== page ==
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Last year saw largest number of syphilis diagnoses reported since 1949

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Rates of syphilis are at their highest since 1949 show the latest official statistics on sexually transmitted infections, which have been greeted with dismay by sexual health experts.

Latest figures from Public Health England show that, overall, there were 420,000 STIs reported in England in 2016.

“A further rise in syphilis rates is deeply disappointing”

Patrick French

While this is down 4% on the previous year, experts described rates as “unacceptably high” and said that funding cuts to services would hamper their ability to tackle an “ongoing sexual health crisis”.

Specifically, cases of syphilis have increased by 12%, from 5,281 in 2015 to 5,920 in 2016, according to the new report from PHE.

Rates of the bacterial infection – which can cause serious life-threatening heart and brain conditions, and increases the risk of transmitting HIV – have increased 97% since 2012.

Dr Patrick French, consultant in sexual health and HIV at Central and North West London NHS Foundation Trust, said the further rise was “deeply disappointing”.

“An infection, which had been eradicated in the 1980s and 1990s, has now returned and it is at its highest levels since 1949,” he said.

“This shows there is still a lot to be done, and sexual health promotion and easy access to high quality testing and treatment services for people at risk of STIs remain a public health priority,” he noted.

The figures showed STIs were most prevalent among young heterosexuals aged 15 to 24, black ethnic minorities, and gay, bisexual and other men who have sex with men.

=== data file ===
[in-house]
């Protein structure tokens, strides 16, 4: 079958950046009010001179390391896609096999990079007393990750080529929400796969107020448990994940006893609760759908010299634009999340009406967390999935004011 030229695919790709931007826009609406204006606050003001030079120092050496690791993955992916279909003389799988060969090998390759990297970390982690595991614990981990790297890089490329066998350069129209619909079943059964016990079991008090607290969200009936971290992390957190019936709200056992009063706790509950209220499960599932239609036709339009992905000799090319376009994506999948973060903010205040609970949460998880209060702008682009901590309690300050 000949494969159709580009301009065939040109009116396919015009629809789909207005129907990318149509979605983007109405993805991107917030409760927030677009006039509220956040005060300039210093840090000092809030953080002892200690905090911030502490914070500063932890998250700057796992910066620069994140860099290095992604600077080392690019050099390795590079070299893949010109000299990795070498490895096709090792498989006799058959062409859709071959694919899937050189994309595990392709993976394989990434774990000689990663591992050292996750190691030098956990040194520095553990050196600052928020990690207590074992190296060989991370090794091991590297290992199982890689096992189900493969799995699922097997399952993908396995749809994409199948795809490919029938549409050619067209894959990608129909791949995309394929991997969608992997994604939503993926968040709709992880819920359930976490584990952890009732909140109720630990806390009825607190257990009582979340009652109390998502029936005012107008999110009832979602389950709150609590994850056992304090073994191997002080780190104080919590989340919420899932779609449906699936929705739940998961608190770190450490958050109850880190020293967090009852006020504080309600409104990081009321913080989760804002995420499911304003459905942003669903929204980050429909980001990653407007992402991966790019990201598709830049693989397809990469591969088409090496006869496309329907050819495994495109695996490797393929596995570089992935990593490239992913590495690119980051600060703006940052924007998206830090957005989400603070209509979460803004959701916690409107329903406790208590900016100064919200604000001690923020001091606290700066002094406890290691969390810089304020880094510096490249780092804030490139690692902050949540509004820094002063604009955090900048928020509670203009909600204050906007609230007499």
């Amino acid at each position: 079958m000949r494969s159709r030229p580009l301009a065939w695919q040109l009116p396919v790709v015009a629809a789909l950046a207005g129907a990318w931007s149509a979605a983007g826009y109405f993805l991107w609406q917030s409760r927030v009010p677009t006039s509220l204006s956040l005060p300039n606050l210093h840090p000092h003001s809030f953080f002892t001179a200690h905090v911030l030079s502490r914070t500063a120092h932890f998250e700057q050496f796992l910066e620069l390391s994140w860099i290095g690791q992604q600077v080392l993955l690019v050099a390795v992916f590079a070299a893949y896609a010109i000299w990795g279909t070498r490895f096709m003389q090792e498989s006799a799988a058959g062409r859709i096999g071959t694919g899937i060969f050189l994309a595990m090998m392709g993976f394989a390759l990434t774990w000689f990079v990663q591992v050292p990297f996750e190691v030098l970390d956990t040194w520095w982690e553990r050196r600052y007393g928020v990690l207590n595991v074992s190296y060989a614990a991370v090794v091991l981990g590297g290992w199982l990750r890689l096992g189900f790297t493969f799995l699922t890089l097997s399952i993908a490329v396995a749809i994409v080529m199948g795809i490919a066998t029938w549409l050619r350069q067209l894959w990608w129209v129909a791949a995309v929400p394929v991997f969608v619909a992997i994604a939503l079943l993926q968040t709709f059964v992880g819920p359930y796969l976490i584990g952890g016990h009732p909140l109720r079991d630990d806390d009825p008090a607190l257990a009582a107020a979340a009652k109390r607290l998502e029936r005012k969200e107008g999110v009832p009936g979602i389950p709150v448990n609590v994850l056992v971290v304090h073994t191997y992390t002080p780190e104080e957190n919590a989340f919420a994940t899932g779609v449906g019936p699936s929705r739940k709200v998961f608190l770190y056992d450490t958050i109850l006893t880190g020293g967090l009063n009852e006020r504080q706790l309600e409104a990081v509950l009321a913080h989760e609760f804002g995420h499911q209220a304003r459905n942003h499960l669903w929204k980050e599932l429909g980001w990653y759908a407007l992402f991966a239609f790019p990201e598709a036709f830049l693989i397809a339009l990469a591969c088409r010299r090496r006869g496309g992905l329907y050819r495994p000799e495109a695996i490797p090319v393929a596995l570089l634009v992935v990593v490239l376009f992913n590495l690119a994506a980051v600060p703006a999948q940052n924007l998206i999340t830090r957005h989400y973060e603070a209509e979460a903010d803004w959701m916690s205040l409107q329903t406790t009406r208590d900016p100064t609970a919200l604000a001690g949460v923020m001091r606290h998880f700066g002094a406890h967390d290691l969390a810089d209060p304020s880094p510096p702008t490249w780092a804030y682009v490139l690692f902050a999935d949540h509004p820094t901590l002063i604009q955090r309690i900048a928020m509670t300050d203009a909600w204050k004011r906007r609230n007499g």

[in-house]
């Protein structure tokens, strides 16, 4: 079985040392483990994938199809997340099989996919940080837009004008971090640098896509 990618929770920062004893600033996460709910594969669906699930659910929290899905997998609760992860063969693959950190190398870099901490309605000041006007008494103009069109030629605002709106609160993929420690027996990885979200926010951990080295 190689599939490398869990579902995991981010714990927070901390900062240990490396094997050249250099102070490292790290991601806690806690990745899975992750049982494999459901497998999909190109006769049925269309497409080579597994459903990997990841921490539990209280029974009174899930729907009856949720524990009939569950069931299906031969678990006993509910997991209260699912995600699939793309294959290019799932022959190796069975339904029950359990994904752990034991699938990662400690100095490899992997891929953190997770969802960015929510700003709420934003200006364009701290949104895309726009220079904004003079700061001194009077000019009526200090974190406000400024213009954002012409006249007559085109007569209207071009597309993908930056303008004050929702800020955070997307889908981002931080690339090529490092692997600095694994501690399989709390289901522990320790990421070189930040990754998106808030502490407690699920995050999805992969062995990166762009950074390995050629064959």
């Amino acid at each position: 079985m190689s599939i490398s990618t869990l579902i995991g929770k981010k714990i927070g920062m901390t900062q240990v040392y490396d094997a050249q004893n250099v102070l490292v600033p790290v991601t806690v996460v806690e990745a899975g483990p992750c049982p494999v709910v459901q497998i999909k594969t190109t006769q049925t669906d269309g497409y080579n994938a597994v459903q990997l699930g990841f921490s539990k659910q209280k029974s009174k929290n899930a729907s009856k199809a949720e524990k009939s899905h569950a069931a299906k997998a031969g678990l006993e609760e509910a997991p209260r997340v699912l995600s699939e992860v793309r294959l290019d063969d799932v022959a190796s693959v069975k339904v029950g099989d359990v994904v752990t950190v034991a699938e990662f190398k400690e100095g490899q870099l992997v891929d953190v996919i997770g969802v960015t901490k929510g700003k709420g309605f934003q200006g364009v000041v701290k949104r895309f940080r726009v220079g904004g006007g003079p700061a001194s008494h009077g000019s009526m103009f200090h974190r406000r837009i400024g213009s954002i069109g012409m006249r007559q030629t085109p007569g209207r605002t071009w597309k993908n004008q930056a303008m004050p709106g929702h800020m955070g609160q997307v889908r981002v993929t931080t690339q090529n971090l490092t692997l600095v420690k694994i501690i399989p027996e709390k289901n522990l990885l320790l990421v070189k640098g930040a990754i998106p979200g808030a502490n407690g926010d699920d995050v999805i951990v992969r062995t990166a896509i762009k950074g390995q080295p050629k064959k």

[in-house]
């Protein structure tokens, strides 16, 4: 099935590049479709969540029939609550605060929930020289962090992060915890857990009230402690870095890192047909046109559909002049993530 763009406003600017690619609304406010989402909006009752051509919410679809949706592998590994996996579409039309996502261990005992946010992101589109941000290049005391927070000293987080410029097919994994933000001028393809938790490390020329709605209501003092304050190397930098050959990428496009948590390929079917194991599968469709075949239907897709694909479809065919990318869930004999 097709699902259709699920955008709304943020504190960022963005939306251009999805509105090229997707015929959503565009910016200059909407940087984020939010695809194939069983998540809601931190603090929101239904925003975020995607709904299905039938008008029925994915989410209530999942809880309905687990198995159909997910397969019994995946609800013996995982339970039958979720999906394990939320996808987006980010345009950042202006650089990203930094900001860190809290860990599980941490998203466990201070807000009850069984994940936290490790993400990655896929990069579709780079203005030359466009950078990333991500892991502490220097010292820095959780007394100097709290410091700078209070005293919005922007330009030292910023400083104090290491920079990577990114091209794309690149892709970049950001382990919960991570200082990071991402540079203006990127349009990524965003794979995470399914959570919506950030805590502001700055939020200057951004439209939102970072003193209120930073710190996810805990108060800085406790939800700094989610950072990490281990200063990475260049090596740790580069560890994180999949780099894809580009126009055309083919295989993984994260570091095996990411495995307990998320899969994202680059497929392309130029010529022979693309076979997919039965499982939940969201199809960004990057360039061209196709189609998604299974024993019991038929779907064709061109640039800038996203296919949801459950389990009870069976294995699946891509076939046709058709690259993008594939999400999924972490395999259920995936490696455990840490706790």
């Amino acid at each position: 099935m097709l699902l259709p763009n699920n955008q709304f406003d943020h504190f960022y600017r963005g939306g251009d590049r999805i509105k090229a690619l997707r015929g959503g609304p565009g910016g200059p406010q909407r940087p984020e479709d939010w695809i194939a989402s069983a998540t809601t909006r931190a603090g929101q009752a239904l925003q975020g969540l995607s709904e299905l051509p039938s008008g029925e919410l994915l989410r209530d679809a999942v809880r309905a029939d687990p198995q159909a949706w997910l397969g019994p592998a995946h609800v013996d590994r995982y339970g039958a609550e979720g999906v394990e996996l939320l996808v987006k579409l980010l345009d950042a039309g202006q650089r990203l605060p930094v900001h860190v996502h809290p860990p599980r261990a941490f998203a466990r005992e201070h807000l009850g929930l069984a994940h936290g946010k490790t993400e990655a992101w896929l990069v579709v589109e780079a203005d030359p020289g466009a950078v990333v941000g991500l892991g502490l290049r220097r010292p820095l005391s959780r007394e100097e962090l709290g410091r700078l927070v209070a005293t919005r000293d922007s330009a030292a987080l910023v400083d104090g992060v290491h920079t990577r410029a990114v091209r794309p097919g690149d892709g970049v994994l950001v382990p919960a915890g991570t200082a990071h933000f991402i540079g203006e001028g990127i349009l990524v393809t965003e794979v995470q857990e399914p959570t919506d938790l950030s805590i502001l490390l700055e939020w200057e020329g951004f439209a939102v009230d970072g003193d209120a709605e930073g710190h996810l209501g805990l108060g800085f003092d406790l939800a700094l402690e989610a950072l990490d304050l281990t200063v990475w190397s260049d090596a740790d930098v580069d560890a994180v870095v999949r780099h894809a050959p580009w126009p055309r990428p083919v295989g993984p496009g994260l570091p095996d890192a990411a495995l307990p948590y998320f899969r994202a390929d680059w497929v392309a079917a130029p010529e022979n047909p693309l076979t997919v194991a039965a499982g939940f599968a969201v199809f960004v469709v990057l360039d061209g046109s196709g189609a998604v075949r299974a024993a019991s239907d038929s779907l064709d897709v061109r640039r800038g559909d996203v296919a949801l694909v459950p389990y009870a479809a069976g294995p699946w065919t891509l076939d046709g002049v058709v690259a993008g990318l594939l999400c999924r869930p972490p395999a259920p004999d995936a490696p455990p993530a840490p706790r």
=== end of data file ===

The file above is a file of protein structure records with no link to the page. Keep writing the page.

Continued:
“We’re facing huge challenges, such as the continued rise of syphilis”

Michael Brady

Dr Michael Brady, medical director at the Terrence Higgins Trust, said the fact that sex and relationships education would soon be mandatory in schools was positive.

But he said such education must include information about STI testing and lesbian, gay, bisexual and trans relationships and “not just heterosexual sex and reproduction”.

He also raised concerns about the impact of cuts to local authority public health budgets.

“Now is not the time to be scaling back sexual health services,” he said. “Cuts to chlamydia testing, for example, are having a visible impact, with the figures showing there has been a 9% decrease in the number of chlamydia tests taken.

“It is now essential that Public Health England, the Department of Health and local authorities ensure improved access to effective STI and HIV testing, treatment and prevention services otherwise we cannot expect to address the ongoing sexual health crisis,” he added.

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